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South Carolina enacts six-week abortion ban, threatening access across entire South

Abortion rights supporters and anti-abortion protestors demonstrate at the South Carolina capitol on 23 May as lawmakers approve a six-week ban on abortion care.  (Getty Images)
Abortion rights supporters and anti-abortion protestors demonstrate at the South Carolina capitol on 23 May as lawmakers approve a six-week ban on abortion care. (Getty Images)

The state of South Carolina has outlawed abortion at roughly six weeks of pregnancy, extending the sweeping restrictions and outright bans on abortion care across the entire US South, and threatening legal access to care for millions of Americans.

Republican Governor Henry McMaster signed legislation into law on 25 May after the bill’s final passage earlier this week. It goes into effect immediately.

Republican lawmakers in neighbouring North Carolina recently voted to override the Democratic governor’s veto of a bill outlawing abortion at 12 weeks of pregnancy, restricting abortion access in a state that has been a haven for abortion care in the year after the US Supreme Court’s decision to reverse Roe v Wade.

More than a dozen states, mostly in the South, have outlawed most abortions or severely restricted access within the year after the Supreme Court’s ruling in Dobbs v Jackson Women’s Health Organization, which revoked a constitutional right to abortion care that was affirmed for nearly half a century.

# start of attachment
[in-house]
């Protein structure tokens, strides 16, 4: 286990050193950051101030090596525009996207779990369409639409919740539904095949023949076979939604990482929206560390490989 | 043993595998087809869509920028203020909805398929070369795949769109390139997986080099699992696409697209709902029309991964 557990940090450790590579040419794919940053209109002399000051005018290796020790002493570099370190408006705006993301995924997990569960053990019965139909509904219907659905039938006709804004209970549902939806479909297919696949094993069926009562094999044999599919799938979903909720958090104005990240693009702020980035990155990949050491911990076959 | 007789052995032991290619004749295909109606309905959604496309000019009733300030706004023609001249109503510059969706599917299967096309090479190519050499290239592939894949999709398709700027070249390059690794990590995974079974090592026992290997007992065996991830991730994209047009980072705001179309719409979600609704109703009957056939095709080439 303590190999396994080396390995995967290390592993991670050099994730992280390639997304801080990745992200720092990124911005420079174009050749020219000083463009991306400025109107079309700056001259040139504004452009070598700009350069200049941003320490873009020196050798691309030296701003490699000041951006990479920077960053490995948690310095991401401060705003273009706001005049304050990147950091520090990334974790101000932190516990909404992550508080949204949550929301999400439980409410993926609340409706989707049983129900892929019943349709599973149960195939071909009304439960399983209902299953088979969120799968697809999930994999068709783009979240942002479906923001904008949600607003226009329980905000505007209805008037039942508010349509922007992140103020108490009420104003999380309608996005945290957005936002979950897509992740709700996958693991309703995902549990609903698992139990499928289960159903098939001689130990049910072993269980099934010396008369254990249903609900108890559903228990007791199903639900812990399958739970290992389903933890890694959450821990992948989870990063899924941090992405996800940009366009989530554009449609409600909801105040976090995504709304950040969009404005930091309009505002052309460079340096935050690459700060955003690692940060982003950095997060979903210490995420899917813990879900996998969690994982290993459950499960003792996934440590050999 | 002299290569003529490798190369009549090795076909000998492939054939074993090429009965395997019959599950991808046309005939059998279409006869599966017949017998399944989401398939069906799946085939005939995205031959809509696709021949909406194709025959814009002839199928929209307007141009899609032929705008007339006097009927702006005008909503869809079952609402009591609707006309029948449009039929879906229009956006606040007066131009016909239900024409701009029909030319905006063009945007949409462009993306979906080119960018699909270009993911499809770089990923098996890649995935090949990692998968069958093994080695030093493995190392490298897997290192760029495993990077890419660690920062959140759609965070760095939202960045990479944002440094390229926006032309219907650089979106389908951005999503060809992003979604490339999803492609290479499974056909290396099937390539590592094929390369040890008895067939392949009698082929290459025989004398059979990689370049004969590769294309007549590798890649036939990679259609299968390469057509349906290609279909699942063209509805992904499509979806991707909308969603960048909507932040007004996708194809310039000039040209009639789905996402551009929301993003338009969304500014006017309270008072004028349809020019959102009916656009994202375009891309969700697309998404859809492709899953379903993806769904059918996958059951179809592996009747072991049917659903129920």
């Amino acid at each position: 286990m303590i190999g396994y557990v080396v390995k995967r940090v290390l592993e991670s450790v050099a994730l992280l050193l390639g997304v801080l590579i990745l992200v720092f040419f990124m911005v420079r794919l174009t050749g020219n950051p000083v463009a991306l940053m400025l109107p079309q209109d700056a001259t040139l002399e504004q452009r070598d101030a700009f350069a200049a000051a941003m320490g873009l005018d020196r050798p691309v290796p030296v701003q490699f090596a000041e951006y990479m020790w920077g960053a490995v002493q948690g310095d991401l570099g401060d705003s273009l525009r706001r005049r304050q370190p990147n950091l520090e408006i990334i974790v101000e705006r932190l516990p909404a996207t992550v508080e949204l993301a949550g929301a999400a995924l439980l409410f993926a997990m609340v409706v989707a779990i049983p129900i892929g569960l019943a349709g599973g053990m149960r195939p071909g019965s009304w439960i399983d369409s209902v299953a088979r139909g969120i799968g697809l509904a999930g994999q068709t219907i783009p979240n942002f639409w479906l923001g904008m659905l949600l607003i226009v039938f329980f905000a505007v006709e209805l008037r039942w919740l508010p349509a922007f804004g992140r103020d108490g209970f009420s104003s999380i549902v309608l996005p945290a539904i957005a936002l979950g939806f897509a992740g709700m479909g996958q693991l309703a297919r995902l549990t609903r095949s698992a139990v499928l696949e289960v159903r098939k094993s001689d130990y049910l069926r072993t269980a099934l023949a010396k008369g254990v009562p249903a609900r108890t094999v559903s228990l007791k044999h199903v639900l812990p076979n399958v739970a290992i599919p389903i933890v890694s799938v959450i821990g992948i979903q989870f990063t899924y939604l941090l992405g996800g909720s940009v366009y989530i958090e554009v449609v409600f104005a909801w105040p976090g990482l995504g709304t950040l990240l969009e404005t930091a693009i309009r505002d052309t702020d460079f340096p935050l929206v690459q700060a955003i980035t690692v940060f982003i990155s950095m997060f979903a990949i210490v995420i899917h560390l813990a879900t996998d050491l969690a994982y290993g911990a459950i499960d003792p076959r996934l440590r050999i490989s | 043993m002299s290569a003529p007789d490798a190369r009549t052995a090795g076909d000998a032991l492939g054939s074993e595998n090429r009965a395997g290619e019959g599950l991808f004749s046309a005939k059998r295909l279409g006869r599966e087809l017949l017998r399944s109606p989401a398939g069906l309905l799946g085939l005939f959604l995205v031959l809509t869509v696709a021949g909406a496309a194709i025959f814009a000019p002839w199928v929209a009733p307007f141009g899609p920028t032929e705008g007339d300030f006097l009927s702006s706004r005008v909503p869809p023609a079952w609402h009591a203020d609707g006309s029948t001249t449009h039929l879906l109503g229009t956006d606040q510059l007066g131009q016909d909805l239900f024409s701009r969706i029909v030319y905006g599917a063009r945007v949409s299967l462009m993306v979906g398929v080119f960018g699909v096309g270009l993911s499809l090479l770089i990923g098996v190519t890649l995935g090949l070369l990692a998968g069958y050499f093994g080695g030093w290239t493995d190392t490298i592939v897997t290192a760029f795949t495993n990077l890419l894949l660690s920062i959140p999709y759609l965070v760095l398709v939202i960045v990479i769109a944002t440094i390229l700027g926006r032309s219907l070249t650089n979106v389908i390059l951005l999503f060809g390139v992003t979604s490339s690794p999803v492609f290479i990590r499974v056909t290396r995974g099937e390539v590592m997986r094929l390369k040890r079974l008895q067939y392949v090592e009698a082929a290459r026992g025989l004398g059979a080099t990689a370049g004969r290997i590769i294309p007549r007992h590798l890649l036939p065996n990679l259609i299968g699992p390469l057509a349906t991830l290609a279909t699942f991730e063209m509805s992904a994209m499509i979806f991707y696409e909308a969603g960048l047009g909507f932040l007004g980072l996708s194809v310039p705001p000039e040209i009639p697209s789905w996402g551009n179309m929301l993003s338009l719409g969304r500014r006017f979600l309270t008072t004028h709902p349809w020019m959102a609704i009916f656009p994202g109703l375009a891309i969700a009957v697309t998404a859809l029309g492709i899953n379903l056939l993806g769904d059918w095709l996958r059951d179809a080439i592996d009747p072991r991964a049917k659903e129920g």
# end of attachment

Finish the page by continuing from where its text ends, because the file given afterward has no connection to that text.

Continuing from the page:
Abortion rights restrictions in North Carolina and a six-week ban in South Carolina dramatically change the map for abortion access in the US, where abortions are banned in most cases from Texas to West Virginia and along the Gulf Coast, making legal access to care out of reach altogether across the Deep South.

Abortion rights advocates and civil rights groups have filed a lawsuit to challenge South Carolina’s law in court.

The lawsuit comes just four months after the state’s Supreme Court permanently struck down a nearly identical law, which the court determined ran afoul of the state’s constitution.

Restrictions on abortion care “must be reasonable and it must be meaningful in that the time frames imposed must afford a woman sufficient time to determine she is pregnant and to take reasonable steps to terminate that pregnancy,” Justice Kaye Hearn wrote in the majority opinion on 5 January.

“Six weeks is, quite simply, not a reasonable period of time for these two things to occur,” the judge added.

Jenny Black, president and CEO of Planned Parenthood South Atlantic, said in a statement that South Carolina lawmakers “have once again trampled on our right to make private health care decisions, ignoring warnings from health care providers and precedent set by the state’s highest court just a few months ago.”

“The decision of if, when, and how to have a child is deeply personal, and politicians making that decision for anyone else is government overreach of the highest order,” she added. “We will always fight for our patients’ ability to make their own decisions about their bodies and access the health care they need. We urge the court to take swift action to block this dangerous ban on abortion.”

Governor McMcaster has pledged to defend the law in court.

“We stand ready to defend this legislation against any challenges and are confident we will succeed,” he said in a statement. “The right to life must be preserved, and we will do everything we can to protect it.”